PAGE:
is there a clever way to have parts of text underlined with horizontal brackets?
I could not find examples in the smufl selection of glyphs nor do I think it is possible to drag a pedal line with hooks into a text frame… (even if they would look right)
in the mean time I tried a little graphic element, which I created in Pages and used graphic frames on top of the text. So far it looks promising (the second one, at least), even if it is fiddly (I would need a couple of differently wide elements)
How can I create - let’s say in Inkscape - a graphical element, which I can stretch sideways, without it getting higher (hooks have to stay on same height)?
there is a reoccurring psalm tone (melody)
to which the text verses have to match.
One does not notate the music again for every verse,
instead the underscore shows when to change to the next note and the bracket shows that this text is been sung on the same note.
Hopefully you will understand my terrible explanation
this sounds interesting. How do you do the psalm pointing?
I don’t think this way here is specifically german or swiss, it is just a way of trying to help the singers. I am interested in better suggestions.
Thanks k_b, your explanation is quite clear. Obviously the same problem has been addressed differently in different traditions.
Note, BTW, the interlocking unison whole notes in Derrek’s first example, which I actually find quite elegant. They are not in SMuFL yet…
Looking at the clefs of the first example (especially the bass clef) makes me think of Novello, although the American Psalter is/was published by H.W. Gray, IIRC a U.S. agent of Novello back in the day (1930 is the copyright date, but the books went through many printings).
Novello used a recognisable system of moveable type for printing music. It doesn’t always produce the most attractive results.
I’ve not seen the use of Bold text before. In the Anglican tradition, you just use | to show all the barlines, with dots showing the division within the bar (when it’s not just moving on the last syllable).
I grew up with the “single measure line, bold-face, and dot” pointing system, prevalent in the American Psalter as well as Hymnal 1940. I notice that the Hymnal 1982 (as well as More Hymns & Spiritual Songs that appeared in 1971) used tick-marks to indicate the measures after the chanting tone and added the horizontal brackets for multiple syllables on a single note. But by that time I was well past daily chanting of psalms, so I never noticed.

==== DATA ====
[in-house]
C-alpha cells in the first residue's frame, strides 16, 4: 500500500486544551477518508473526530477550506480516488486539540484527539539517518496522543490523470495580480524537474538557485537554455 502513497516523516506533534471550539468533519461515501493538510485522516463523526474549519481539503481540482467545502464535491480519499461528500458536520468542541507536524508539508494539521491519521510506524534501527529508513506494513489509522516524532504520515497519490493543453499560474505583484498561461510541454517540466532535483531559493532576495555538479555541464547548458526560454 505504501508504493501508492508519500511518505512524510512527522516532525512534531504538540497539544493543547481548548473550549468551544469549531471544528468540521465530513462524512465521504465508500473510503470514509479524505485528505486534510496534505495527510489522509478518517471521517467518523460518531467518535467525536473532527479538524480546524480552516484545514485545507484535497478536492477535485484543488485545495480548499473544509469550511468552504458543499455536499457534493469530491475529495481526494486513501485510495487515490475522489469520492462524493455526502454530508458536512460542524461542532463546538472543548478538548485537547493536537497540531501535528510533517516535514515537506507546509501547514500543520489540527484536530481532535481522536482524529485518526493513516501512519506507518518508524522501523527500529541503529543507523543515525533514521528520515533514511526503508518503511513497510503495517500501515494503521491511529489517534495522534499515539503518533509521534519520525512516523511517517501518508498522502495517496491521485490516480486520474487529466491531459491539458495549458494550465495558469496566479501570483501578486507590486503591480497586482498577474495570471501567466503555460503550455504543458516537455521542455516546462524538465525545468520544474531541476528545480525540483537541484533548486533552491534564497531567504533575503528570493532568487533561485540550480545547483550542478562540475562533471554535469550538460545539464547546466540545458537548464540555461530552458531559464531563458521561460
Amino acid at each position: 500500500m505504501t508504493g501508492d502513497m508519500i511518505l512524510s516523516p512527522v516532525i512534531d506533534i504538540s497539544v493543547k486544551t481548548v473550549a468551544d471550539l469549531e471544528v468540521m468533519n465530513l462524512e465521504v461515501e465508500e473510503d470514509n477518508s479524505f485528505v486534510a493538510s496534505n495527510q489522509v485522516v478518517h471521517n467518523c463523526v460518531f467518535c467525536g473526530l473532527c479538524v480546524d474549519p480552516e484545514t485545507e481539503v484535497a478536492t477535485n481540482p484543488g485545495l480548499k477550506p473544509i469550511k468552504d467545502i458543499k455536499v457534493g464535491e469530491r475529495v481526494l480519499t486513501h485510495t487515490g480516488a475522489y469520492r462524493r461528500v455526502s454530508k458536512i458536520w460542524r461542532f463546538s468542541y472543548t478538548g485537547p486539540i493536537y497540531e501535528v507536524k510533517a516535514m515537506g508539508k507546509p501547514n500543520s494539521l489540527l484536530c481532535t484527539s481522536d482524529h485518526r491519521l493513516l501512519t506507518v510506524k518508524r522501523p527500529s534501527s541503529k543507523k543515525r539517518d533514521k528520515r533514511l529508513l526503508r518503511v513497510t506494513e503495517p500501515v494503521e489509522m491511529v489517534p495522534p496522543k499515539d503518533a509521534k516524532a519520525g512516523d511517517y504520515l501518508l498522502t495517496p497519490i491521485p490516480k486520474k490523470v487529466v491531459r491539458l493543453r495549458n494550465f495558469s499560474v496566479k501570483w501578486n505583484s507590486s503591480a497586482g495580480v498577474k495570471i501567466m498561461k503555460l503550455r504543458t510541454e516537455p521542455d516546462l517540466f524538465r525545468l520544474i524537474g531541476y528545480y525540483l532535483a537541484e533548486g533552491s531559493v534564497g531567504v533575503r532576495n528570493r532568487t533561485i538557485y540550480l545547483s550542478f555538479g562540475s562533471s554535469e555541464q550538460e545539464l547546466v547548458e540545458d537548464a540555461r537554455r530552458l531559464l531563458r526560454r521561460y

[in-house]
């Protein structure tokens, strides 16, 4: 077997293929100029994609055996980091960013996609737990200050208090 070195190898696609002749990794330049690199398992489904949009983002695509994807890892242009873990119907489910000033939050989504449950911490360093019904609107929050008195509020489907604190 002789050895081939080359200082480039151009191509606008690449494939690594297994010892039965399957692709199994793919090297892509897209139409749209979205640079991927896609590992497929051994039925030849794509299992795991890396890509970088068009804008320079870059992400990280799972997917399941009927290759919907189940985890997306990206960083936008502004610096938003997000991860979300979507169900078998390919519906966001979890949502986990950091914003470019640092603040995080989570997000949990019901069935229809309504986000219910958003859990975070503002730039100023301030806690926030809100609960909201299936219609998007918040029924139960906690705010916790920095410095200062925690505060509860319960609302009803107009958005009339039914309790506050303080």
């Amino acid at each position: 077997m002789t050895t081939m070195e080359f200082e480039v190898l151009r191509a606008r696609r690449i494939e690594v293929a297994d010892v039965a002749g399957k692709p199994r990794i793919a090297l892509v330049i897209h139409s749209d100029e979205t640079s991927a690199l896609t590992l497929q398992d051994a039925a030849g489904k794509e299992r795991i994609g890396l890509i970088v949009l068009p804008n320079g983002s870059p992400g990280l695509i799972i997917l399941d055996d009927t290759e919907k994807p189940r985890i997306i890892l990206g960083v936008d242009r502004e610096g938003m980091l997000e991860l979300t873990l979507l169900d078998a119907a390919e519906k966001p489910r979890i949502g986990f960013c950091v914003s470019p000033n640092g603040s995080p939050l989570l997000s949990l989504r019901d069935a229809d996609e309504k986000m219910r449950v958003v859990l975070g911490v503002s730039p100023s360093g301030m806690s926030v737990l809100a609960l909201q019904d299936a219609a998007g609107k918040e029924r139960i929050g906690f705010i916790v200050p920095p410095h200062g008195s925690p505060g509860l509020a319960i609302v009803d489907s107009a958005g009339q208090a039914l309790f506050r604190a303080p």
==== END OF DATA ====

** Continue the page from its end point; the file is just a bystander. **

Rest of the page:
Neither Hymns Ancient and Modern Revised nor the English Hymnal from across the pond contained no Anglican chant, so I could not jog my memory what singers in England would have seen.
Interesting how these pointing systems evolved (or devolved).
Since you are placing the triplet signs over text, rather than music, I expect the answer is either “no” or “not without an enormous number of twisting and turning workarounds.”
My recollection of how pointing is interpreted is that usually the conductor tells the choir what style he or she wishes them to use. I know Kings used a much different style than our choir as a matter of course, and it had little to do with the way pointing was notated.
Pointing just tells you where to change note. How the words are rhythmicised is given by the arm flapping and local convention. In the triplet example given: I would naturally perform any bar of three syllables as three equal value (but not equally stressed) notes. Whether there’s a pulse of ‘two’ somethings underneath, that the rest of the notes adhere to in some way is a different matter!
Incidentally, I’ve not seen the Bold = 2 syllables approach before. I would have put the first barlines after Lord and therefore, thus avoiding a melisma.
Ah, sounds as if you’ve seen Kings in action. It was an eye-opener for our choir to see the choral scholars conducting the chanting. Our choir used a much stricter metrical interpretation (quarters & half-notes) before we saw the flexibility Kings achieved.
The bold-face convention was used in the American Psalter. My recollection of the Anglican equivalent (although I cannot find any examples of Anglican pointing in my collection of old hymnals and psalters) is that Anglican pointing used multiple bar symbols for the several measures, whereas the American Psalter only used a bar to show the release from the chanting tone.